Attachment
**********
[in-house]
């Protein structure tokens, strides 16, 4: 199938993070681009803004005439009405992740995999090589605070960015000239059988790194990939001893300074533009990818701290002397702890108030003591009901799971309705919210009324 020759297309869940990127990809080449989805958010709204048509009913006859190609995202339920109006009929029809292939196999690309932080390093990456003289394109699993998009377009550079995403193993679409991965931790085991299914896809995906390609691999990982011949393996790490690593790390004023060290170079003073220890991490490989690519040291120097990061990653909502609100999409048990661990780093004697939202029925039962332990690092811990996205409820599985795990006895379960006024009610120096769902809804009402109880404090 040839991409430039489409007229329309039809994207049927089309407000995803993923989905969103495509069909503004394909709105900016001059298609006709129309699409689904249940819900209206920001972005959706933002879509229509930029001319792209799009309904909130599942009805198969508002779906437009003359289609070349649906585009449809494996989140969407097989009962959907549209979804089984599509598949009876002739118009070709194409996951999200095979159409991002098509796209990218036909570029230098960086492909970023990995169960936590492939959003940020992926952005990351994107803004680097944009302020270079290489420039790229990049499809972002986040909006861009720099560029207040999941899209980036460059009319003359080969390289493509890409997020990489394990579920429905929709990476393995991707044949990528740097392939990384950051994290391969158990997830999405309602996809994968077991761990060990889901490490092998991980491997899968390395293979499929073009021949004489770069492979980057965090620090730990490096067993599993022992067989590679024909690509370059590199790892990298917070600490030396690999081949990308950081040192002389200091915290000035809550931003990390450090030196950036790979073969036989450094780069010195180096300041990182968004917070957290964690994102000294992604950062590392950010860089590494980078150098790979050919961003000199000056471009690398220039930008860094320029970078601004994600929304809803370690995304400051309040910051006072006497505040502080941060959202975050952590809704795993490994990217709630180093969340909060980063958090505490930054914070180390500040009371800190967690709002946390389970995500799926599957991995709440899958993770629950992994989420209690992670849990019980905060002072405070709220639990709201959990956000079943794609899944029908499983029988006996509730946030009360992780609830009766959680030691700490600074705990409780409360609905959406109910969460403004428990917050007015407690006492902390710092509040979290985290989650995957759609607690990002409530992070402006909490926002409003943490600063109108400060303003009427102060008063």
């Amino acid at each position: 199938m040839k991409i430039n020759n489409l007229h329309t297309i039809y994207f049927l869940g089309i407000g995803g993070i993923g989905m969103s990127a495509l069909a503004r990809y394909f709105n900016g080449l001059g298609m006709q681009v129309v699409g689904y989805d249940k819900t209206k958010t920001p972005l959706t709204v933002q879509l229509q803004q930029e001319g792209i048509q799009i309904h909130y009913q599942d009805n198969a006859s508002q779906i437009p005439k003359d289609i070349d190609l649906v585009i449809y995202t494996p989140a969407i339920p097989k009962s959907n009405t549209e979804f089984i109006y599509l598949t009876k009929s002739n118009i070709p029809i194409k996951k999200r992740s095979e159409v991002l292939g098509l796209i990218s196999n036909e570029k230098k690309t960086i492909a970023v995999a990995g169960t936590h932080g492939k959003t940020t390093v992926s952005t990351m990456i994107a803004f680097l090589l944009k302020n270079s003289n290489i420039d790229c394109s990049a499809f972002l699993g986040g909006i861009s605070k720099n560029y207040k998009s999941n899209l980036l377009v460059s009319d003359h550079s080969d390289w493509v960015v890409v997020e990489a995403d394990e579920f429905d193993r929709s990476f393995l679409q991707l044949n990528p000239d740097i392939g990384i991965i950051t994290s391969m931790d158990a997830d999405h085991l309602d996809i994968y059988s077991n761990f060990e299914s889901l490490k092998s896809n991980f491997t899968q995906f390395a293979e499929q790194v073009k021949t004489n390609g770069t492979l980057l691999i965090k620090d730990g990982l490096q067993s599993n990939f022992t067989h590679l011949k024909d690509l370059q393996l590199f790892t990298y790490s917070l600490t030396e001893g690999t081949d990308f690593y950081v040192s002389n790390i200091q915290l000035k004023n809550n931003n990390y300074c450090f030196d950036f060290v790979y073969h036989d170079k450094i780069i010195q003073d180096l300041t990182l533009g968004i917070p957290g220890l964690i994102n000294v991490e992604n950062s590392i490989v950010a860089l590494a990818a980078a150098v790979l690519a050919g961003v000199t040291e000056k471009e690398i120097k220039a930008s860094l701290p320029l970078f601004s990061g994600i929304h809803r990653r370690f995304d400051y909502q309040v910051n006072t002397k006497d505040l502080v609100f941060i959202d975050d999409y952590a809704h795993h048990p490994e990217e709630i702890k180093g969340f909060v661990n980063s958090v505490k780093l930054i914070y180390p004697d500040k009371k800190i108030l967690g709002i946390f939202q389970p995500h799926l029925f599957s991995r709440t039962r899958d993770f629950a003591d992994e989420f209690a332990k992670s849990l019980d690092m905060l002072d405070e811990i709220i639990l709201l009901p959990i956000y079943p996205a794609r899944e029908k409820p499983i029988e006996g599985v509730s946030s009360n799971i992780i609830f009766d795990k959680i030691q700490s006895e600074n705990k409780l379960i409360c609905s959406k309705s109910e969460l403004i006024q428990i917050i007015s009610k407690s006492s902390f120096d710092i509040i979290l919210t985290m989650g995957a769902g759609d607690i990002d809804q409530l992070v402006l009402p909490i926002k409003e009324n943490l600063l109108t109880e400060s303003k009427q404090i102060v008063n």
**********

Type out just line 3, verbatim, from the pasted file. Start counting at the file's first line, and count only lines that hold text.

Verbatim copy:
């Amino acid at each position: 199938m040839k991409i430039n020759n489409l007229h329309t297309i039809y994207f049927l869940g089309i407000g995803g993070i993923g989905m969103s990127a495509l069909a503004r990809y394909f709105n900016g080449l001059g298609m006709q681009v129309v699409g689904y989805d249940k819900t209206k958010t920001p972005l959706t709204v933002q879509l229509q803004q930029e001319g792209i048509q799009i309904h909130y009913q599942d009805n198969a006859s508002q779906i437009p005439k003359d289609i070349d190609l649906v585009i449809y995202t494996p989140a969407i339920p097989k009962s959907n009405t549209e979804f089984i109006y599509l598949t009876k009929s002739n118009i070709p029809i194409k996951k999200r992740s095979e159409v991002l292939g098509l796209i990218s196999n036909e570029k230098k690309t960086i492909a970023v995999a990995g169960t936590h932080g492939k959003t940020t390093v992926s952005t990351m990456i994107a803004f680097l090589l944009k302020n270079s003289n290489i420039d790229c394109s990049a499809f972002l699993g986040g909006i861009s605070k720099n560029y207040k998009s999941n899209l980036l377009v460059s009319d003359h550079s080969d390289w493509v960015v890409v997020e990489a995403d394990e579920f429905d193993r929709s990476f393995l679409q991707l044949n990528p000239d740097i392939g990384i991965i950051t994290s391969m931790d158990a997830d999405h085991l309602d996809i994968y059988s077991n761990f060990e299914s889901l490490k092998s896809n991980f491997t899968q995906f390395a293979e499929q790194v073009k021949t004489n390609g770069t492979l980057l691999i965090k620090d730990g990982l490096q067993s599993n990939f022992t067989h590679l011949k024909d690509l370059q393996l590199f790892t990298y790490s917070l600490t030396e001893g690999t081949d990308f690593y950081v040192s002389n790390i200091q915290l000035k004023n809550n931003n990390y300074c450090f030196d950036f060290v790979y073969h036989d170079k450094i780069i010195q003073d180096l300041t990182l533009g968004i917070p957290g220890l964690i994102n000294v991490e992604n950062s590392i490989v950010a860089l590494a990818a980078a150098v790979l690519a050919g961003v000199t040291e000056k471009e690398i120097k220039a930008s860094l701290p320029l970078f601004s990061g994600i929304h809803r990653r370690f995304d400051y909502q309040v910051n006072t002397k006497d505040l502080v609100f941060i959202d975050d999409y952590a809704h795993h048990p490994e990217e709630i702890k180093g969340f909060v661990n980063s958090v505490k780093l930054i914070y180390p004697d500040k009371k800190i108030l967690g709002i946390f939202q389970p995500h799926l029925f599957s991995r709440t039962r899958d993770f629950a003591d992994e989420f209690a332990k992670s849990l019980d690092m905060l002072d405070e811990i709220i639990l709201l009901p959990i956000y079943p996205a794609r899944e029908k409820p499983i029988e006996g599985v509730s946030s009360n799971i992780i609830f009766d795990k959680i030691q700490s006895e600074n705990k409780l379960i409360c609905s959406k309705s109910e969460l403004i006024q428990i917050i007015s009610k407690s006492s902390f120096d710092i509040i979290l919210t985290m989650g995957a769902g759609d607690i990002d809804q409530l992070v402006l009402p909490i926002k409003e009324n943490l600063l109108t109880e400060s303003k009427q404090i102060v008063n």